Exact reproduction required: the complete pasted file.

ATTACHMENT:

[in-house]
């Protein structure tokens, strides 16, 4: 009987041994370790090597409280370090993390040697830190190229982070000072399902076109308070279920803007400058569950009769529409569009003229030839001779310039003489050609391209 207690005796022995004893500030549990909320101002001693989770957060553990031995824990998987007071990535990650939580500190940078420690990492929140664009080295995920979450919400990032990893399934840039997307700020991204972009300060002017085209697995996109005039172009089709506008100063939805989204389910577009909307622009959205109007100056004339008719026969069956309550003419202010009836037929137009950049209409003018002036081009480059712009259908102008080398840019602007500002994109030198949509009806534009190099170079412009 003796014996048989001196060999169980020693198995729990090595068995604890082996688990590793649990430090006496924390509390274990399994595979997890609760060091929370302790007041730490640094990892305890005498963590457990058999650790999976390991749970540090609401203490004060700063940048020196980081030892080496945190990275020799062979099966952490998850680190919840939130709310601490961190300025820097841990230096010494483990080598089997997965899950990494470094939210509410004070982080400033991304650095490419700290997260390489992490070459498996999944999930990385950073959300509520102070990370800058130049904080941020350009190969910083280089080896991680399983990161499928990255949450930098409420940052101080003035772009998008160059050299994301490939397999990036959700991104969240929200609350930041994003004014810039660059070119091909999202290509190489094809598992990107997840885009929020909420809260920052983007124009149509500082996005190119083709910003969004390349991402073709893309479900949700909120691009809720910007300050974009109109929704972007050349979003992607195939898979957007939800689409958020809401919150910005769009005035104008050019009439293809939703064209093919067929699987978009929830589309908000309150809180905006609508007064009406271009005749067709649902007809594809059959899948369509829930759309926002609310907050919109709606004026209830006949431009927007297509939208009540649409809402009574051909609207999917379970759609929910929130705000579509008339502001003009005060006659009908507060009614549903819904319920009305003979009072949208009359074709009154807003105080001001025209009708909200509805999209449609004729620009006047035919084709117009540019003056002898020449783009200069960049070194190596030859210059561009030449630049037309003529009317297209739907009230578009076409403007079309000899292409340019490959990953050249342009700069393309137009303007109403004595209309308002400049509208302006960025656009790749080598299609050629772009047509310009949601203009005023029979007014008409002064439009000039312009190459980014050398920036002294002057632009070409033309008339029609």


[in-house]
């Protein structure tokens, strides 16, 4: 009987041994370790090597409280370090993390040697830190190229982070000072399902076109308070279920803007400058569950009769529409569009003229030839001779310039003489050609391209 207690005796022995004893500030549990909320101002001693989770957060553990031995824990998987007071990535990650939580500190940078420690990492929140664009080295995920979450919400990032990893399934840039997307700020991204972009300060002017085209697995996109005039172009089709506008100063939805989204389910577009909307622009959205109007100056004339008719026969069956309550003419202010009836037929137009950049209409003018002036081009480059712009259908102008080398840019602007500002994109030198949509009806534009190099170079412009 003796014996048989001196060999169980020693198995729990090595068995604890082996688990590793649990430090006496924390509390274990399994595979997890609760060091929370302790007041730490640094990892305890005498963590457990058999650790999976390991749970540090609401203490004060700063940048020196980081030892080496945190990275020799062979099966952490998850680190919840939130709310601490961190300025820097841990230096010494483990080598089997997965899950990494470094939210509410004070982080400033991304650095490419700290997260390489992490070459498996999944999930990385950073959300509520102070990370800058130049904080941020350009190969910083280089080896991680399983990161499928990255949450930098409420940052101080003035772009998008160059050299994301490939397999990036959700991104969240929200609350930041994003004014810039660059070119091909999202290509190489094809598992990107997840885009929020909420809260920052983007124009149509500082996005190119083709910003969004390349991402073709893309479900949700909120691009809720910007300050974009109109929704972007050349979003992607195939898979957007939800689409958020809401919150910005769009005035104008050019009439293809939703064209093919067929699987978009929830589309908000309150809180905006609508007064009406271009005749067709649902007809594809059959899948369509829930759309926002609310907050919109709606004026209830006949431009927007297509939208009540649409809402009574051909609207999917379970759609929910929130705000579509008339502001003009005060006659009908507060009614549903819904319920009305003979009072949208009359074709009154807003105080001001025209009708909200509805999209449609004729620009006047035919084709117009540019003056002898020449783009200069960049070194190596030859210059561009030449630049037309003529009317297209739907009230578009076409403007079309000899292409340019490959990953050249342009700069393309137009303007109403004595209309308002400049509208302006960025656009790749080598299609050629772009047509310009949601203009005023029979007014008409002064439009000039312009190459980014050398920036002294002057632009070409033309008339029609």